01873 890119
George Little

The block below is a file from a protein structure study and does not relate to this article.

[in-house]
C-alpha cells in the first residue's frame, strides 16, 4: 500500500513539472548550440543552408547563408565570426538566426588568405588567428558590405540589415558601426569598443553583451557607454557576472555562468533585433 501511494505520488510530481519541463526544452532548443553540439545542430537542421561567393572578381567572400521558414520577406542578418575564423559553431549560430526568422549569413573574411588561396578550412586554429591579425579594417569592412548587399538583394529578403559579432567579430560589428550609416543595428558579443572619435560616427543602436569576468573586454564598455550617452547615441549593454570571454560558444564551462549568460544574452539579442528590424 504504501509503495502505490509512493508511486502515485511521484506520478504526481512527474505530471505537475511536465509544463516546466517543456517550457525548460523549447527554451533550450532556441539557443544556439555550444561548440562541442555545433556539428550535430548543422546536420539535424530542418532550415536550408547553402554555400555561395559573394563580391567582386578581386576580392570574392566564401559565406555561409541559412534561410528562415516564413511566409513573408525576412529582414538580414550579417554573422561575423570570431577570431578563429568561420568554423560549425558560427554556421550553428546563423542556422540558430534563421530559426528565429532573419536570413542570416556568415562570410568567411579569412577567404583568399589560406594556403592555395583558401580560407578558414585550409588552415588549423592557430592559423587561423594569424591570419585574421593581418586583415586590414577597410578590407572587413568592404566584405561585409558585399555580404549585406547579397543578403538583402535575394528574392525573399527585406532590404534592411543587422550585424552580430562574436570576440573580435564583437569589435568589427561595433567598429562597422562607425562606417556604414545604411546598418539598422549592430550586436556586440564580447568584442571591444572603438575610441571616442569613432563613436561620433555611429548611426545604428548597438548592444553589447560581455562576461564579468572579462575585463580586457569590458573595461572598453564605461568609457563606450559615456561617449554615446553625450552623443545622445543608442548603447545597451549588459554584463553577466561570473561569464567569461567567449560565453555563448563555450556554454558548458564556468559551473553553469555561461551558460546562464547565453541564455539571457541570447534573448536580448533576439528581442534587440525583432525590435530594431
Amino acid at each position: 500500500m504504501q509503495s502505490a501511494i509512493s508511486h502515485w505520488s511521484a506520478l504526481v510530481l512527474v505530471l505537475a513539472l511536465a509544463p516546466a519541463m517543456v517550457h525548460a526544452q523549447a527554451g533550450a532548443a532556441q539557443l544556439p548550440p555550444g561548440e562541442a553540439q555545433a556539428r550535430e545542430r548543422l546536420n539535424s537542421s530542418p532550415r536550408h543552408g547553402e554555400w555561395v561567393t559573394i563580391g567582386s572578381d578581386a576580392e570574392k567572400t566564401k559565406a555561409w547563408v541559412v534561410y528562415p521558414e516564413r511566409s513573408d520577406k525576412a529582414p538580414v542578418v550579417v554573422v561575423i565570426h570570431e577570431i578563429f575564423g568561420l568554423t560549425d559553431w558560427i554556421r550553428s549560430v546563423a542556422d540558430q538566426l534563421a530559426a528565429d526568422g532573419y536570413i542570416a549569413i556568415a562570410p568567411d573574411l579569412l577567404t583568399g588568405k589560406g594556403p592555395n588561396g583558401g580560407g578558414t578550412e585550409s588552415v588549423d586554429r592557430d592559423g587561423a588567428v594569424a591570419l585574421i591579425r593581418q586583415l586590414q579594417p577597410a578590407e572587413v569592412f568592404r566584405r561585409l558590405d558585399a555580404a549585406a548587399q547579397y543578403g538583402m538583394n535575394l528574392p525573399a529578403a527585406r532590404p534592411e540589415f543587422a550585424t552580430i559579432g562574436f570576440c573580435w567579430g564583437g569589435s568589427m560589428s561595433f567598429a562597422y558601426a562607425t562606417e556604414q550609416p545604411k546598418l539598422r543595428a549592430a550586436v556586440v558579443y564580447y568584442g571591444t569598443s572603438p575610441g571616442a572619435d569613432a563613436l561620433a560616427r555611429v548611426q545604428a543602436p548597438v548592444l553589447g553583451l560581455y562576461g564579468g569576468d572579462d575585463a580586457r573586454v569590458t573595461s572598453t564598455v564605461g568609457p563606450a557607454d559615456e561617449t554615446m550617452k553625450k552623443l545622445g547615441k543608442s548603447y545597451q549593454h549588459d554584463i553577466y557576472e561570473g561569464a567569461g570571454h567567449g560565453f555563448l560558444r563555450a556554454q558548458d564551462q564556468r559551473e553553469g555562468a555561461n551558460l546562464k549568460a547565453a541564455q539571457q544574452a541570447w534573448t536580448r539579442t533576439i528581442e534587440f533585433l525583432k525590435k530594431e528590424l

My paintings are of landscapes and marinescapes particularly in those where industry takes place or has taken place. These areas with their colour, pattern and texture stimulate me as a painter.? George Little was born in 1927 in Danygraig, Swansea where his earliest visual memories were of looking down on to the then constantly busy docks, full of ships with their multicoloured smoke stacks and the dockside bristling with coal hoists, cranes, engines, wagons, sheds, buoys and capstans. He started his art training as a sculptor at Swansea College of Art on his return from military service but, having seen his paintings, the principal KW Hancock and the Swansea painter Will Evans suggested that he took up painting. At the end of his studies in Swansea he was awarded a bursary to go to the Ruskin School of Drawing of Oxford University. After two years at the Ruskin he started a forty-one year career in teaching beginning at Oxford Street Secondary School in Swansea then Barnsley School of Art, Swansea College of Art and finally the University of Wales Swansea, all of which he found very rewarding and with the fortunate luxury of time to also paint and exhibit. His subject matter as a painter is often based on the industrial environment in which he grew up and his later work has reflected the decline and eventual decay of those areas as heavy industry has been replaced. He also works in other industrial areas such as the Welsh valleys, Cornwall and the North of England where he can still find the remnants of the past in the dereliction of factories, mines and dockyards from which he constructs his own and very individual interpretations of the colours, shapes and textures that he sees there. He finds similar inspiration in the colours and patterns of landscapes and marinescapes, especially in Wales and in Brittany. From the inception of an idea, the final work may take as long as three years to complete and many of the images used in his industrial paintings are from studies made as early as the 1950?s.